On Monday, the Wartime Commission on Contracting, a bipartisan panel formed to oversee reconstruction in Iraq and Afghanistan, asked representatives from State and Defense why the agencies have yet to coordinate their work.
The commission’s chairman, Michael Thibault, sharply questioned Ambassador John Herbst, the State Department’s Coordinator for Reconstruction and Stabilization, about a three-month-old overture from Defense Secretary Robert Gates to Secretary of State Hillary Clinton, calling for changes in how the government handles spending on security for reconstruction projects. Gates’ Dec. 15 memo calls for “a new model of shared responsibility.” It was copied to the chairman of the Joint Chiefs of Staff, the national security adviser and the director of Office of Management and Budget.
As of March, members of the contracting commission said, there was no response from the State Department. “What’s going on?” Thibault asked Herbst at Monday’s hearing.
Herbst responded: “Certainly coordination is a very important issue, but I’m afraid I can just tell you this is being looked at.” Thibault didn’t hide his frustration: “That’s unacceptable.”
On Capitol Hill, the oversight of contract spending in Afghanistan—like the war itself—was long treated as secondary to the challenges in Iraq. Only in 2008 did Congress establish a special inspector general’s office to audit Afghan nation-building.
That inspector general’s office for reconstruction has been working with far fewer staff members than the equivalent office for contract spending in Iraq, run by Stuart W. Bowen. At work since the first year of the Iraq war, Bowen has produced 164 inspections, 160 audits and one book. In his last report, Bowen found that coordination still was lacking in the war zone and recommended a single federal office to oversee reconstruction contracting.
Bowen said in a recent interview that Iraq illuminates the lessons of wartime contracting. Many problems stemmed from the decision to launch a war without long-term plans for battle or rebuilding, he said. In Iraq, millions of dollars spent initially to rebuild electrical grids and power plants and schools were wasted or lost as conflict raged, his reports found.
On his first trip to Baghdad, Bowen said, he saw U.S. officials delivering duffle bags of cash to government ministries, presumably to keep basic services running. “There were simply inadequate controls,” he said.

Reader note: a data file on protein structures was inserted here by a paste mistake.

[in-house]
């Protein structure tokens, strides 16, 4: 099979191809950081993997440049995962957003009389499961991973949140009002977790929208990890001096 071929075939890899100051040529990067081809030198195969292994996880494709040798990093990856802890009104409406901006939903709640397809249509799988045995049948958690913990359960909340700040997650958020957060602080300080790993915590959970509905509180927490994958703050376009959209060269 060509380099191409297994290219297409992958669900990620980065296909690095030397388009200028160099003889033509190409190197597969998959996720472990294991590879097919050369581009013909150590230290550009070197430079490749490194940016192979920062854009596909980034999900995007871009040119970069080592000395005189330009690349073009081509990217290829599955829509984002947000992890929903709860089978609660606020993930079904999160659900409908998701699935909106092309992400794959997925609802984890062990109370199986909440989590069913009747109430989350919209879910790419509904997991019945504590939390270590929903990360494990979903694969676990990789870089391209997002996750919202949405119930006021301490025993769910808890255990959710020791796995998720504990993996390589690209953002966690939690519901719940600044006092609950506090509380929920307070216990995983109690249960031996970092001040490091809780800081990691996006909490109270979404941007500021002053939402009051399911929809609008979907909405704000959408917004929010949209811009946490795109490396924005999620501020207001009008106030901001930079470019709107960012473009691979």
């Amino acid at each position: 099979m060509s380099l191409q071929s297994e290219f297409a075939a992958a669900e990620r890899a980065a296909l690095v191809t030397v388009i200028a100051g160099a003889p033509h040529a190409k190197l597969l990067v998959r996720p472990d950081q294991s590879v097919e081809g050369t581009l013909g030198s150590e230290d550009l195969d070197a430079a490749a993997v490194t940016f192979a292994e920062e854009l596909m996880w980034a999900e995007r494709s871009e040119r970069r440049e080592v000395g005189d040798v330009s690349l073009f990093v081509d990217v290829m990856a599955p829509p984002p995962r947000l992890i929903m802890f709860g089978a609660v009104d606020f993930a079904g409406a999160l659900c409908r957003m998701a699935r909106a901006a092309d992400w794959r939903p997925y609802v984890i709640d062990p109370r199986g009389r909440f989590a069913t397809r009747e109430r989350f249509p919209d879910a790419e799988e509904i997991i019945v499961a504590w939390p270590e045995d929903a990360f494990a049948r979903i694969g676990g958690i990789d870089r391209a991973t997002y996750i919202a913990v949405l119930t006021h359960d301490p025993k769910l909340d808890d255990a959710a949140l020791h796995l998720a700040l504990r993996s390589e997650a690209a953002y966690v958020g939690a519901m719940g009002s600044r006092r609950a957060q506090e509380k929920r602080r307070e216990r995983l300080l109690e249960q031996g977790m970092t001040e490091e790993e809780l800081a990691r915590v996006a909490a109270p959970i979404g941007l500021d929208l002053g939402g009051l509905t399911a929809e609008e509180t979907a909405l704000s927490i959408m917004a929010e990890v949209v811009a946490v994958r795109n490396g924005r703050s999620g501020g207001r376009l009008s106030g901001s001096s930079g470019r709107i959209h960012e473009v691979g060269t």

A key problem in both Iraq and Afghanistan has been a dearth of people in government and the military who know how to read contracts and assess the contractor’s performance. These people, known as contracting officer representatives, or CORs, are in desperately short supply – and their absence is noted in every audit of agency oversight of contracting in the past few years.
Ironically, the weak link in the current wars can be traced back to the peace dividend at the end of the Cold War. After the fall of the Berlin Wall, the Defense and State departments cut back on personnel in the 1990s. Contract officer representatives were among the first to go. No one anticipated two far-flung wars would follow. Today, the government is scrambling to train 20,000 contract officers over the next five years.
Meanwhile, efforts to provide better information about contracting sometimes run into trouble on the ground.
In July 2008, State, Defense and USAID agreed to cooperate and compile a common list of contract personnel working in the war zone. But the GAO reported in October that the system still wasn’t working. Among other problems, the agencies could not verify the names of guards hired to protect contractors or U.S. personnel.
One obstacle, the GAO found, was that many Afghans balked at having their names and other data entered into a U.S. computer system. USAID officials said local workers feared for their safety if the system—known as SPOT or the Synchronized Predeployment and Operational Tracker – were ever compromised. In response, Defense officials offered to put USAID information into classified computers. But USAID officials resisted because they had little access to classified computers, GAO found.
USAID was only part of the problem. None of the agencies, when questioned, would vouch for the information already entered into the system, the GAO found.
“The agencies could not verify whether the reported data were accurate or complete,” the audit said.
Staff reporter Ben Protess contributed to this story.